The Temple of Jerusalem: From Moses to the Messiah

In Honor of Professor Louis H. Feldman

Series:

Editor: Steven Fine
The Temple of Jerusalem: From Moses to the Messiah brings together an interdisciplinary and broad-ranging international community of scholars to discuss aspects of the history and continued life of the Jerusalem Temple in Western culture, from biblical times to the present.

This volume is the fruit of the inaugural conference of the Yeshiva University Center for Israel Studies, which convened in New York City on May 11-12, 2008 and honors Professor Louis H. Feldman, Abraham Wouk Family Professor of Classics and Literature at Yeshiva University. Feldman is the doyen of modern scholarship on Judaism in the Greco-Roman period, focusing on the writings of Flavius Josephus. A beloved mentor to generations of Yeshiva University students and of scholars across the globe, Professor Feldman has taught at YU since 1955.

"The articles are consistently of high quality. This book is highly recommended for any academic collection in Jewish studies."
Jim Rosenbloom, Judaica Librarian, Brandeis University; President, Association of Jewish Libraries


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Biographical Note

Steven Fine is Professor of Jewish History at Yeshiva University in New York City, where he focuses upon interrelationships between the literature of ancient Judaism, art and archaeology. Dr. Fine holds a doctorate in Jewish history from the Hebrew University of Jerusalem, an MA in art history from the University of Southern California and a BA in religious studies from the University of California, Santa Barbara.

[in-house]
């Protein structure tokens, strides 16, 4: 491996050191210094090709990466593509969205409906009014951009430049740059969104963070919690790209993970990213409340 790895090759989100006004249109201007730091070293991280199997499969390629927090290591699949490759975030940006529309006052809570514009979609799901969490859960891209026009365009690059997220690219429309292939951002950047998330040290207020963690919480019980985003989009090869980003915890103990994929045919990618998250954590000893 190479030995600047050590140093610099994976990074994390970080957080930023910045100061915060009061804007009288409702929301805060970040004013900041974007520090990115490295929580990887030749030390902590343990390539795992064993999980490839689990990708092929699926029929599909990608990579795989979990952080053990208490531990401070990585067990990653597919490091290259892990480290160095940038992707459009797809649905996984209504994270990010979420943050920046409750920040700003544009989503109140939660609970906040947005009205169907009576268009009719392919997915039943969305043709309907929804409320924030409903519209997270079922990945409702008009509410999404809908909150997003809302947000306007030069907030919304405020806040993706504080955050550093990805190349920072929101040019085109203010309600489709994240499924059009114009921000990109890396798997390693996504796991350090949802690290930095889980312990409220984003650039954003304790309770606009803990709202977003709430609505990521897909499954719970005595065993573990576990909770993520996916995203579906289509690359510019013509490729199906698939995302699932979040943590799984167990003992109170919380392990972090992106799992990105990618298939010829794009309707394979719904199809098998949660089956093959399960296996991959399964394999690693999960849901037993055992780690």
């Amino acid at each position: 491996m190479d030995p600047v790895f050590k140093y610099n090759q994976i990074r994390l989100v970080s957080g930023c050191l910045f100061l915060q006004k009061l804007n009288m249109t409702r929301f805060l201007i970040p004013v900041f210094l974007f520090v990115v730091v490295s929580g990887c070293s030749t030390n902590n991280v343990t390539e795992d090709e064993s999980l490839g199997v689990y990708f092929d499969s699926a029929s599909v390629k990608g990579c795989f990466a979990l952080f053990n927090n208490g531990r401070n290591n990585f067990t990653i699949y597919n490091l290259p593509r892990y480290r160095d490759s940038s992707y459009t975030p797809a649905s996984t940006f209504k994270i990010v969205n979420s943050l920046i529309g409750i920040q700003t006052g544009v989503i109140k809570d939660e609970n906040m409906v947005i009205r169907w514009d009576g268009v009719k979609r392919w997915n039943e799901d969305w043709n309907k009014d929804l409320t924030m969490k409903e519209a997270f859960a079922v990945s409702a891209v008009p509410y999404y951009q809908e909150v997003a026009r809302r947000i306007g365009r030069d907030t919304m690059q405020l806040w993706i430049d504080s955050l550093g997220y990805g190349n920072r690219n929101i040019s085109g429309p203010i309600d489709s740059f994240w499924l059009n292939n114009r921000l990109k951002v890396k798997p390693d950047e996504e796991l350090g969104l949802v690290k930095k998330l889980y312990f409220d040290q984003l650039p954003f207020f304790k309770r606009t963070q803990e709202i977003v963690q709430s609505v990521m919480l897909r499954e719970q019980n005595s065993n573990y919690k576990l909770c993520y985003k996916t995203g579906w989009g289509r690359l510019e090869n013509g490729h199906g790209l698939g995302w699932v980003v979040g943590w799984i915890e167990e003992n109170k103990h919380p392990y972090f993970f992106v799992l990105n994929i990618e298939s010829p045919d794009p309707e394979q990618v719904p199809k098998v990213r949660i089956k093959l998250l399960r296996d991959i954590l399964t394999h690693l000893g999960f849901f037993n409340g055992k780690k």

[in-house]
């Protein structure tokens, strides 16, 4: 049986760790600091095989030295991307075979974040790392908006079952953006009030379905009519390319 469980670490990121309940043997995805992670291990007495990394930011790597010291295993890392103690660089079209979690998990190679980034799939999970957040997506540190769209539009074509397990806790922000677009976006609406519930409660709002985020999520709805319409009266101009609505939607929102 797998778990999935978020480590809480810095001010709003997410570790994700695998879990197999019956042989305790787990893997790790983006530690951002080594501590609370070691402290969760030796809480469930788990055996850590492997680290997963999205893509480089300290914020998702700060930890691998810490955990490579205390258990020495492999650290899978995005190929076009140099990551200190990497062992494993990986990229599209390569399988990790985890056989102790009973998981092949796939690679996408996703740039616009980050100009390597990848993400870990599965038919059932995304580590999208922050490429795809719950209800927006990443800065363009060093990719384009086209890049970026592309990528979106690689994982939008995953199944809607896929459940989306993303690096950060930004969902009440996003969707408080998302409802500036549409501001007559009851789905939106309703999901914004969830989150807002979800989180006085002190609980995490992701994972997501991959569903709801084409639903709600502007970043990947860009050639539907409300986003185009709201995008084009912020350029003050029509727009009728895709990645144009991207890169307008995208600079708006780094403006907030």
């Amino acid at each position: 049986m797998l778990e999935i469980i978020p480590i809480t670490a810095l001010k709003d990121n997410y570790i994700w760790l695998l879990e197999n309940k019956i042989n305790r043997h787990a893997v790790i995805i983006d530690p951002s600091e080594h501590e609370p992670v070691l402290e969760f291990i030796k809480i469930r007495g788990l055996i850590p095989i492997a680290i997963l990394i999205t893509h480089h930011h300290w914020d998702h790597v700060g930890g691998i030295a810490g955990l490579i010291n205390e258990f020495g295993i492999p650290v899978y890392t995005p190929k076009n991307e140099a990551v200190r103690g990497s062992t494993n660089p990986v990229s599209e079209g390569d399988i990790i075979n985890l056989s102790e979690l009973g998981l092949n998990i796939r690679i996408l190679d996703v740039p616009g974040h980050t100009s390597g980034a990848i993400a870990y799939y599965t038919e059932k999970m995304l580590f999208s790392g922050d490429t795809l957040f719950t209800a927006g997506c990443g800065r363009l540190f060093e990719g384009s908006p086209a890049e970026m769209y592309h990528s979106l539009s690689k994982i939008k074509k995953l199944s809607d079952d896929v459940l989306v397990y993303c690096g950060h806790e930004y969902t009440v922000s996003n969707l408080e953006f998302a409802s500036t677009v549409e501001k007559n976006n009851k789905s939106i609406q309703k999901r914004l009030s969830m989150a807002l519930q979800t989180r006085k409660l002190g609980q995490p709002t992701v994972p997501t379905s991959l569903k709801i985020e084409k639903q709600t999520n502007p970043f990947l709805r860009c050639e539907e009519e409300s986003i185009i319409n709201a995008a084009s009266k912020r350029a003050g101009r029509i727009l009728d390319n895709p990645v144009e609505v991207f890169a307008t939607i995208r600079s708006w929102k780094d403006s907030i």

Table of contents

Words of Celebration
Richard M. Joel, Yeshiva University
1. The Inauguration of the Tabernacle Service at Sinai
Gary A. Anderson, University of Notre Dame
2. God as Refuge and Temple as Refuge in the Psalms
Shalom Holtz, Yeshiva University
3. “See, I Have Called by the Renowned Name of Bezalel, Son of Uri…”:
Josephus on the Biblical “Architect.”
Steven Fine, Yeshiva University
4. The Temple Scroll: A Utopian Temple Plan from Second Temple Times
Lawrence H. Schiffman, New York University
5. From Toleration to Destruction: Roman Policy and the Jewish Temple
Miriam Pucci Ben Zeev, Ben Gurion University
6. Notes on the Virtual Reconstruction of the Herodian Period Temple and Courtyards
Joshua Schwartz and Yehoshua Peleg, Bar Ilan University
7. Envisioning the Sanctuaries of Israel —The Academic and Creative Process of Archaeological Model Making
Leen Ritmeyer, Trinity Southwest University
8. Construction, Destruction and Reconstruction: The Temple in Pesiqta Rabbati
Rivka Ulmer, Bucknell University
9. The Mosaic Tabernacle as the Only Legitimate Sanctuary: The Biblical Tabernacle in Samaritanism
Reinhardt Pummer, University of Ottawa
10. Why Is There No Zoroastrian Central Temple?: A Thought Experiment
Yaakov Elman, Yeshiva University
11. Rival Claims: Christians, Muslims and the Jerusalem Holy Places
Frank E. Peters, New York University
12. Imagining the Temple in Late Medieval Spanish Altarpieces
Vivian B. Mann, Jewish Theological Seminary of America
13. Images of the Temple in Sefer ha-Bahir
Jonathan Dauber, Yeshiva University
14. Interpreting “the Resting of the Shekhinah”: Exegetical Implications of the Theological Debate among Maimonides, Nahmanides and Sefer ha-Hinnukh
Mordechai Z. Cohen, Yeshiva University
15. Remembering the Temple: Commemoration and Catastrophe in Ashkenazi Culture
Jacob J. Schacter, Yeshiva University
16. The Temple of Jerusalem from the Renaissance to the Enlightenment
Matt Goldish, Ohio State University
17. “Jerusalem Rebuilt”: The Temple in the Fin-de-siècle Zionist Imagination
Jess Olson, Yeshiva University
18. Avi Yonah’s Model of Second Temple Jerusalem and the Development of Israeli Visual Culture
Maya Balakirsky Katz, Touro College
19. Jerusalem during the First and Second Temple Periods: Recent Excavations and Discoveries On and Near the Temple Mount
Ann Killebrew, Pennsylvania State University
20. Digging the Temple Mount: Archaeology and the Arab-Israeli Conflict from the British Mandate to the Present
Robert O. Freedman, Johns Hopkins University